353. Paragraph 10 addresses disputes arising under this Part. Matters affecting the amount of compensation payable are referred to arbitration (which would then be governed by the provisions of clause 56 of the Bill). In any other case, unless the parties agree to arbitration, the dispute is determined by a person appointed by the appropriate Ministers who must have regard to any matters specified by the appropriate Ministers on making the appointment. The appropriate Ministers for this purpose are the Secretary of State for Transport and the Secretary of State for the Environment, Food and Rural Affairs acting jointly. The reason for this distinction is that it is considered that disputes as to compensation will not relate to matters of policy and there is no need for the appropriate Ministers to be involved in the resolution of such disputes.
Part 6 - Protection of Port of London Authority
354. Paragraph 1 provides that the arrangements set out in this Part of the Schedule are to apply unless the nominated undertaker and the Port of London Authority ("the PLA") agree to vary them. The PLA is the statutory harbour authority for the Port of London under the Port of London Act 1968. The nominated undertaker's works to which the provisions apply are any "specified works" defined as works on, in, under or over the surface of land below the river (defined as the level of mean high water springs forming part of waters within the PLA's jurisdiction) or any land owned, occupied or used by the PLA for operational purposes.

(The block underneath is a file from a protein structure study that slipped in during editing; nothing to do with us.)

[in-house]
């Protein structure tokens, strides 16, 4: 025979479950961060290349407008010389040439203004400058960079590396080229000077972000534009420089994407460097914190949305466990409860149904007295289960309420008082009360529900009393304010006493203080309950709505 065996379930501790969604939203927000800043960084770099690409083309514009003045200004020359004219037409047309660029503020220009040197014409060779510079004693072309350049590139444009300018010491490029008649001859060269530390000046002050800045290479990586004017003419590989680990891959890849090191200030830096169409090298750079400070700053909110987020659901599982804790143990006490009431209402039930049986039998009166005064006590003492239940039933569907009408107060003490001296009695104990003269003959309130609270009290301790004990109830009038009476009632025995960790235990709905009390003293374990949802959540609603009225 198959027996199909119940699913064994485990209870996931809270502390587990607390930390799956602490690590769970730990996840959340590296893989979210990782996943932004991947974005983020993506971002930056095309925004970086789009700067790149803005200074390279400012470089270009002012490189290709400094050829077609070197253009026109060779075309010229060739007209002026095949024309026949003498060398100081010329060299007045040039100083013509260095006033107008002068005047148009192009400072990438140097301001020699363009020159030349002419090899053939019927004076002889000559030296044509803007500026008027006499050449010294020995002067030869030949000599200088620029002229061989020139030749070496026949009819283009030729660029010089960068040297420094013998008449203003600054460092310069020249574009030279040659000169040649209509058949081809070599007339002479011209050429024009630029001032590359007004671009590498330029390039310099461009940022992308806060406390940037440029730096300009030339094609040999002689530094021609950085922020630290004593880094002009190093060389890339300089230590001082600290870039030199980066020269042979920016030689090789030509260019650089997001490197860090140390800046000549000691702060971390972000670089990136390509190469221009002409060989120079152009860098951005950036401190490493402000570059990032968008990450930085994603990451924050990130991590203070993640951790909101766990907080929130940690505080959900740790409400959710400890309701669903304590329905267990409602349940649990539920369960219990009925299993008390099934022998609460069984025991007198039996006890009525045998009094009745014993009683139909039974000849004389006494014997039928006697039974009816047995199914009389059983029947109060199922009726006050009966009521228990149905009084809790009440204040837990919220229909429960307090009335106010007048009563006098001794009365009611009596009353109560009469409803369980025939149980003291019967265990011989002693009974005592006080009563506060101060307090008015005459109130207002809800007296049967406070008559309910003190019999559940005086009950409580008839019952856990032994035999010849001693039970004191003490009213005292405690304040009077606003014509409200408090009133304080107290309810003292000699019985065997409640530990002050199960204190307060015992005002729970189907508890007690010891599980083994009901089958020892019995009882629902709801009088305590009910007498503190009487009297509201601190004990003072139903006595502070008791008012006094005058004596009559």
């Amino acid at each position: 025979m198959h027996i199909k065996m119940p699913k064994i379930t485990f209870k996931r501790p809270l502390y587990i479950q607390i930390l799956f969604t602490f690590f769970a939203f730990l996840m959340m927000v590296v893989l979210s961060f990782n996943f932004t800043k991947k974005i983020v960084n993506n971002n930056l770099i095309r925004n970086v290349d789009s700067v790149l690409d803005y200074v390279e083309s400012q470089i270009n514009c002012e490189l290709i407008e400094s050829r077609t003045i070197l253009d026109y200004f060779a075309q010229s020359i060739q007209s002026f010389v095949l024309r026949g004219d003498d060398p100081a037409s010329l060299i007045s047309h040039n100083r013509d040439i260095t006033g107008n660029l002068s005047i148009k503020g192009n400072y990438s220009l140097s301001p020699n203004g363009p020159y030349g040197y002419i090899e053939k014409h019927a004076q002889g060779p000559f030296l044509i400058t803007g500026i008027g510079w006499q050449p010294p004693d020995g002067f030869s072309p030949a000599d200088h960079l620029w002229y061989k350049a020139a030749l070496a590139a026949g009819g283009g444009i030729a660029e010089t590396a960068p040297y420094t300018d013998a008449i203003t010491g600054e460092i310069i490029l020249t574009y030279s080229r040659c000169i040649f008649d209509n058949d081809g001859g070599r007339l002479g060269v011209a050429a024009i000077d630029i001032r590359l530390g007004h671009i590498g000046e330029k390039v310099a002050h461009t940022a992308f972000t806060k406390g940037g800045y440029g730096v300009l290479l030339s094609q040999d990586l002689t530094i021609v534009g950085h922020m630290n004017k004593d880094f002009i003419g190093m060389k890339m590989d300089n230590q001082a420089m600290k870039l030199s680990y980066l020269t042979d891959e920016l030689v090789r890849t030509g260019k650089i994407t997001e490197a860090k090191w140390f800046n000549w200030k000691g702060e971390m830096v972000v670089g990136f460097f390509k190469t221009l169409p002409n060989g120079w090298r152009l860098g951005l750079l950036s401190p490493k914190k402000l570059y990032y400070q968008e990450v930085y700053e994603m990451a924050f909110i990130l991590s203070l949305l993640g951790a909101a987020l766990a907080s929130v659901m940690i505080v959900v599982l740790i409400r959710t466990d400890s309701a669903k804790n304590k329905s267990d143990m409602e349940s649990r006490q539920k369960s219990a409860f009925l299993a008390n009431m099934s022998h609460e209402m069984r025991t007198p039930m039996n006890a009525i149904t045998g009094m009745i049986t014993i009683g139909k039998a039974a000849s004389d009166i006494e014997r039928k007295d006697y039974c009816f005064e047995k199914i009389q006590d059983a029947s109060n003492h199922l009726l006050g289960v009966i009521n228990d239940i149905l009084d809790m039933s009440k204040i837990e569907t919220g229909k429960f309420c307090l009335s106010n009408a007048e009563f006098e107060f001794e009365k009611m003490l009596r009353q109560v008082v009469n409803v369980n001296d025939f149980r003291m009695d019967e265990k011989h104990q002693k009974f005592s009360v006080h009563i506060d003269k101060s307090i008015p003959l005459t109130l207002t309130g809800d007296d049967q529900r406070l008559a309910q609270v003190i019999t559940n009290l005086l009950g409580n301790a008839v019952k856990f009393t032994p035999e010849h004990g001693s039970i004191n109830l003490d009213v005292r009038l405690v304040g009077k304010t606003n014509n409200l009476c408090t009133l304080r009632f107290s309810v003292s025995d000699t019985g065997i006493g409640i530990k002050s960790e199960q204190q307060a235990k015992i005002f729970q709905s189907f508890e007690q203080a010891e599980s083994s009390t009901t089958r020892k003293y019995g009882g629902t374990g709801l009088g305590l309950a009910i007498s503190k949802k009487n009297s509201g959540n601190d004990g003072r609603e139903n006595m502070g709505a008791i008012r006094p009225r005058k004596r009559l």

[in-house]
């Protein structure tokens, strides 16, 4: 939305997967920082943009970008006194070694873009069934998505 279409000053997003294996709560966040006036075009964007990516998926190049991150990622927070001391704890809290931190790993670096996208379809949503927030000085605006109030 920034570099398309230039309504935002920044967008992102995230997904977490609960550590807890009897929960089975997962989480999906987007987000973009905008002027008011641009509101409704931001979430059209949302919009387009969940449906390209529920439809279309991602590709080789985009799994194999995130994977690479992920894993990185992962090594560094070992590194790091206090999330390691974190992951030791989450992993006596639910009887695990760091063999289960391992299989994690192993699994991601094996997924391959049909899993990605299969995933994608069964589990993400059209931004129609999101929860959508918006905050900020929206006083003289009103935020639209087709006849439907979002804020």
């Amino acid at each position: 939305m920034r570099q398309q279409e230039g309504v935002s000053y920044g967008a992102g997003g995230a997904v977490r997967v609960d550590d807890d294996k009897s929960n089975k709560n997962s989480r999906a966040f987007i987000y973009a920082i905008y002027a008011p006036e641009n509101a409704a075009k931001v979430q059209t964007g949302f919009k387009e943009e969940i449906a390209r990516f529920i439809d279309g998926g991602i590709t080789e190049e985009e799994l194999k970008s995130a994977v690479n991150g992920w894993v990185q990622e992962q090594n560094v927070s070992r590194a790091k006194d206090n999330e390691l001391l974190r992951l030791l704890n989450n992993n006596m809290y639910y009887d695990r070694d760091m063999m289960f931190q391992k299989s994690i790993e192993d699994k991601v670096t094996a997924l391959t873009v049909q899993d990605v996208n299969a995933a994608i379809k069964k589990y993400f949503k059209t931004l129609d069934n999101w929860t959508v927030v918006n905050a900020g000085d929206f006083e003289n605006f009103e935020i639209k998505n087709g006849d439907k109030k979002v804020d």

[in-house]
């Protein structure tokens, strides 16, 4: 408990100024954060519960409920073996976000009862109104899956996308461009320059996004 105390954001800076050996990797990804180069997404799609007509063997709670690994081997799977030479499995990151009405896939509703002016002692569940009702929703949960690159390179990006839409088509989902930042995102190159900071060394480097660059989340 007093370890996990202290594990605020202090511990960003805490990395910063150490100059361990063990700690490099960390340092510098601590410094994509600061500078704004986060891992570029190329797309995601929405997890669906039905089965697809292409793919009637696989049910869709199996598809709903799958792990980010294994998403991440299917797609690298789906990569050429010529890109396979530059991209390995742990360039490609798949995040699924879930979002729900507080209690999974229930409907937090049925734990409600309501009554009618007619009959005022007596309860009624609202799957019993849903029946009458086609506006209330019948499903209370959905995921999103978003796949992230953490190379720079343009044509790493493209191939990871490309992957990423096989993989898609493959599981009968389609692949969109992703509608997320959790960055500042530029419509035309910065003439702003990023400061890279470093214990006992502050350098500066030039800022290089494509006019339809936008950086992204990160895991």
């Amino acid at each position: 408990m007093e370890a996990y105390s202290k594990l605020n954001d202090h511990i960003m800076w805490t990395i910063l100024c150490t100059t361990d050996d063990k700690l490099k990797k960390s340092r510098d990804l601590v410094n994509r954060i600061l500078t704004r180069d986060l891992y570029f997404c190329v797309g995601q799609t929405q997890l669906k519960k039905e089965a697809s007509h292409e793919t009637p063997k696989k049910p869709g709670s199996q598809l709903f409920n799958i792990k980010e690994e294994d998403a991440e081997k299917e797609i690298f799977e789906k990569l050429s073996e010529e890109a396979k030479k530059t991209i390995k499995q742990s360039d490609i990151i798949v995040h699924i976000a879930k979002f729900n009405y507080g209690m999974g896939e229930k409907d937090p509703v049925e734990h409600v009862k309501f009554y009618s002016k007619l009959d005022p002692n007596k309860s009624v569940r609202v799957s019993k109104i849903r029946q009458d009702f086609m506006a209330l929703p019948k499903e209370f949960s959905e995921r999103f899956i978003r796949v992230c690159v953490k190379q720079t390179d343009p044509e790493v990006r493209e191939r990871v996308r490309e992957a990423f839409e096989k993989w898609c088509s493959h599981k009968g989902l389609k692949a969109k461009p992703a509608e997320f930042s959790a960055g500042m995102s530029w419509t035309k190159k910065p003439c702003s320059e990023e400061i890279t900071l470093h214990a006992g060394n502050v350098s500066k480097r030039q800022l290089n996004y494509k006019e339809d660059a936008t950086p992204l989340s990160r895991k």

355. Paragraph 2 provides for the PLA to approve plans of the specified works, and in approving the plans to be able to make reasonable requirements in relation to the protection of the river or the use of its operational land for the purpose of performing its statutory functions. PLA's approval is not to be unreasonably withheld, and the paragraph also makes clear that the requirement for approval of plans does not reintroduce the controls under Part 5 of the Port of London Act 1968 (relating to works and dredging in the Thames) which are disapplied by Schedule 12 to the Bill.
356. Paragraph 3 deals with the construction of the specified works. It provides in particular for these to be constructed with all reasonable dispatch and to the PLA's reasonable satisfaction and with minimum interference to river traffic and the PLA's statutory functions. The PLA is entitled, on notice to the nominated undertaker, to inspect the construction of the specified works.
357. Paragraph 4 deals with the deposit of gravel, soil or other material into the river, including allowing any such material to fall, or be washed into the river. Any such deposit will require the PLA's consent (which is not to be unreasonably withheld). The exercise of the powers of paragraph 8 of Schedule 2 to the Bill to discharge water into watercourses is made subject, in relation to the river, to the terms of any consent given under these provisions. This paragraph also spells out that it is not to be taken as authorising anything which would be an offence under the legislation dealing with the pollution of water.